ED challenges Africa to manufacture, intra-trade more


Nairobi (New Ziana) – African countries must, in concert, increase use of modern technologies to be able to manufacture more goods on the continent and reduce dependence on foreign imports, President Emmerson Mnangagwa has said.

Zimbabwe is championing the industrialisation agenda for Africa, anchored on processing and value adding to the continent’s abundant, and diverse natural resources to reverse the current trend where it exports raw materials cheaply to developed countries, only to import finished goods made from these at high costs.

Apart from increasing value of the resources through processing, local manufacturing on the continent would also create employment.

President Mnangagwa said this entailed greater co-operation among African countries for the goal, which forms part of the continent’s Agenda 2063, to be achieved.

“Our common aspirations to modernise and industrialise our economies must equally see us scale up cooperation in the science, technologies and innovations spheres for the increased production of made in Africa goods and services riding on our highly innovative and entrepreneurial young people,” he said in Kenya.

“The strong similarities we (Zimbabwe and Kenya) share in agriculture, tourism and wildlife management and manufacturing sectors among others, present opportunities which must be explored for the benefit of our economies and people.”

One area where Africa’s lack of industrial manufacturing capacity is glaringly disadvantageous is oil refining.

While some African countries such as Angola and Nigeria are big producers of the commodity, they scarcely process it into the final product, and as a result, the majority of countries on the continent import fuel from outside Africa.

The dangers of reliance on sources outside the continent for a vital product like fuel has been exposed by the Russia-Ukraine war, which has disrupted supply lines and pushed up prices beyond the affordability levels of most African countries.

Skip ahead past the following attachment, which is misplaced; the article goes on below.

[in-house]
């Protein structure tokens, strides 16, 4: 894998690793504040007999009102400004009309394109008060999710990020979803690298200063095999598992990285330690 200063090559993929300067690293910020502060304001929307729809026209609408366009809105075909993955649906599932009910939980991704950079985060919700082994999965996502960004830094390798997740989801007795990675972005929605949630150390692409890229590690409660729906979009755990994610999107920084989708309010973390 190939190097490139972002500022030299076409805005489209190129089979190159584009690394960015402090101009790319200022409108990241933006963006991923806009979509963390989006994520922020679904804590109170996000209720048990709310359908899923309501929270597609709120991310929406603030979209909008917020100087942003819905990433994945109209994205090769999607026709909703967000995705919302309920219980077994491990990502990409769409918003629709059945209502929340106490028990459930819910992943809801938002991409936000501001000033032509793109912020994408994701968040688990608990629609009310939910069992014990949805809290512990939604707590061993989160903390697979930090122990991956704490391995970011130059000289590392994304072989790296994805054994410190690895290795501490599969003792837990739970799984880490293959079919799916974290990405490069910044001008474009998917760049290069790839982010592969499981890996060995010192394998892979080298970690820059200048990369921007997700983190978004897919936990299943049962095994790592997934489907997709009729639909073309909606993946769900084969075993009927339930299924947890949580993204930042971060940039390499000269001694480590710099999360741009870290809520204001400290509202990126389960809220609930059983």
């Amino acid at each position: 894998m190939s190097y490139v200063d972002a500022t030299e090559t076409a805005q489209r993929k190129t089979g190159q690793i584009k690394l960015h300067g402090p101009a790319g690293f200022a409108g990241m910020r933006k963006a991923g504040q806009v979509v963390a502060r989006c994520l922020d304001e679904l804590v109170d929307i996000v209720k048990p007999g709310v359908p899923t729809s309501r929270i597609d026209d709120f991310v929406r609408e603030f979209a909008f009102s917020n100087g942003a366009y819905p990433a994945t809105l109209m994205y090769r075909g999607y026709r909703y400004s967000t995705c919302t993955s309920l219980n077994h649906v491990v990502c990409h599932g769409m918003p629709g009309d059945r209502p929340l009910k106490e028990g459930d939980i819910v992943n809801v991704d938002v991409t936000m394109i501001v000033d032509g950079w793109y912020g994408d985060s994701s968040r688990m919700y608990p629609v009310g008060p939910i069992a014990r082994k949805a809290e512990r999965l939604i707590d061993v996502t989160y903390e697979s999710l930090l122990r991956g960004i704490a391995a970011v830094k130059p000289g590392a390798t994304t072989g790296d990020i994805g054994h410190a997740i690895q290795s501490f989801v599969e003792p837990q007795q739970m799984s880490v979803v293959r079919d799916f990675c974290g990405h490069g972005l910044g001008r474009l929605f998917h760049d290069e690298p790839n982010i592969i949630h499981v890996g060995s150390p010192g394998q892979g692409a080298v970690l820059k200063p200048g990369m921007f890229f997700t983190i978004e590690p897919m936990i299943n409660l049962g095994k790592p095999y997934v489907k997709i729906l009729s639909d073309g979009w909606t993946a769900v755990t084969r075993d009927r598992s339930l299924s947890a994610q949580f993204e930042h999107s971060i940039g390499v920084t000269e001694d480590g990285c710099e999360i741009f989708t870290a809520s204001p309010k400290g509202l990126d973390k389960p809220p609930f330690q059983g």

Consenting to President Mnangagwa’s sentiments, President Uhuru Kenyatta said collaboration among African countries was crucial.

“We must be bound by the hip, we must stand and struggle together and we must be led by the realisation that until all are free, non can be free and we must stand with the knowledge that until we have achieved prosperity for our continent, non can individually seek it and hence the need for us to consistently and continuously work together,” he said.

President Mnangagwa, who was on a three-day state visit to Kenya, also updated his Kenyan counterpart on key developments taking place in Zimbabwe.

These, he said, included unprecedented infrastructure construction projects which were being pursued using locally mobilised resources.

“In the case of Zimbabwe, our economy is on a recovery and growth trajectory anchored on multi-pronged strategies including the climate proofing of our agriculture through various initiatives such as the Pfumvudza/Intwasa programme, dam construction, and irrigation development among others.

“A vibrant and expanding mining sector has yielded positive results while accelerated infrastructure development has seen unprecedented construction of roads in Zimbabwe, dams, and other infrastructure through the use of our own local human and financial resources,” he said.

“The lion eats what it kills, (it is) the same philosophy we have in Zimbabwe, we eat what we kill, we survive on what we kill. We grow our economy on the basis of domestic resources, we modernise our economy, industrialise our economy on the basis of availability of resources in our country, by mobilising skills and so on locally.”

He said his government was steadfastly committed to entrenching democracy, constitutionalism, good governance, unity, and peace in Zimbabwe, guided by the constitution and national interests.
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